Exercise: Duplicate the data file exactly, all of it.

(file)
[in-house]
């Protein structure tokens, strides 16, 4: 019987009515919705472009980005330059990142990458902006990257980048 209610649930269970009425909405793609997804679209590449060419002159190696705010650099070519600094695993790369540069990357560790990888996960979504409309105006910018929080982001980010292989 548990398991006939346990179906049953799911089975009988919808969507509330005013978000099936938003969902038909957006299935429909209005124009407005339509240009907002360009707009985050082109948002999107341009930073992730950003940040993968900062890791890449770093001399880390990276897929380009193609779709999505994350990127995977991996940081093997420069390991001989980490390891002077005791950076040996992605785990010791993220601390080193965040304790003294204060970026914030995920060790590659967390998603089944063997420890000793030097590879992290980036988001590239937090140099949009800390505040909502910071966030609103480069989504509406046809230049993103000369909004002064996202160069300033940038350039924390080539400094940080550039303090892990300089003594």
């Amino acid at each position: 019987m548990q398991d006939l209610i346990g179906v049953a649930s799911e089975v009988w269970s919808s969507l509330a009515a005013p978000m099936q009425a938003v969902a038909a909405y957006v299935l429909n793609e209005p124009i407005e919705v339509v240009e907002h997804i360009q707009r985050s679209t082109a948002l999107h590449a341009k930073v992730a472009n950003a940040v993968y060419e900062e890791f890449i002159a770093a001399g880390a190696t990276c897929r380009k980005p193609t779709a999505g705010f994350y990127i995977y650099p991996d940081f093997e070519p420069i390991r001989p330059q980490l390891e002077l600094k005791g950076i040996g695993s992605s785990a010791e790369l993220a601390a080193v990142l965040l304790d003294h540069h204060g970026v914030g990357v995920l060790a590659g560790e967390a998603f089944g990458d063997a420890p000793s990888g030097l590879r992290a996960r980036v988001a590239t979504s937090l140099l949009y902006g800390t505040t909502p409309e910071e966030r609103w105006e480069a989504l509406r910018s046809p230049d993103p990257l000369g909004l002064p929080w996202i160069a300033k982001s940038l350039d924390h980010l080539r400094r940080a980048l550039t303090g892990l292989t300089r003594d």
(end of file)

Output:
[in-house]
């Protein structure tokens, strides 16, 4: 019987009515919705472009980005330059990142990458902006990257980048 209610649930269970009425909405793609997804679209590449060419002159190696705010650099070519600094695993790369540069990357560790990888996960979504409309105006910018929080982001980010292989 548990398991006939346990179906049953799911089975009988919808969507509330005013978000099936938003969902038909957006299935429909209005124009407005339509240009907002360009707009985050082109948002999107341009930073992730950003940040993968900062890791890449770093001399880390990276897929380009193609779709999505994350990127995977991996940081093997420069390991001989980490390891002077005791950076040996992605785990010791993220601390080193965040304790003294204060970026914030995920060790590659967390998603089944063997420890000793030097590879992290980036988001590239937090140099949009800390505040909502910071966030609103480069989504509406046809230049993103000369909004002064996202160069300033940038350039924390080539400094940080550039303090892990300089003594």
């Amino acid at each position: 019987m548990q398991d006939l209610i346990g179906v049953a649930s799911e089975v009988w269970s919808s969507l509330a009515a005013p978000m099936q009425a938003v969902a038909a909405y957006v299935l429909n793609e209005p124009i407005e919705v339509v240009e907002h997804i360009q707009r985050s679209t082109a948002l999107h590449a341009k930073v992730a472009n950003a940040v993968y060419e900062e890791f890449i002159a770093a001399g880390a190696t990276c897929r380009k980005p193609t779709a999505g705010f994350y990127i995977y650099p991996d940081f093997e070519p420069i390991r001989p330059q980490l390891e002077l600094k005791g950076i040996g695993s992605s785990a010791e790369l993220a601390a080193v990142l965040l304790d003294h540069h204060g970026v914030g990357v995920l060790a590659g560790e967390a998603f089944g990458d063997a420890p000793s990888g030097l590879r992290a996960r980036v988001a590239t979504s937090l140099l949009y902006g800390t505040t909502p409309e910071e966030r609103w105006e480069a989504l509406r910018s046809p230049d993103p990257l000369g909004l002064p929080w996202i160069a300033k982001s940038l350039d924390h980010l080539r400094r940080a980048l550039t303090g892990l292989t300089r003594d």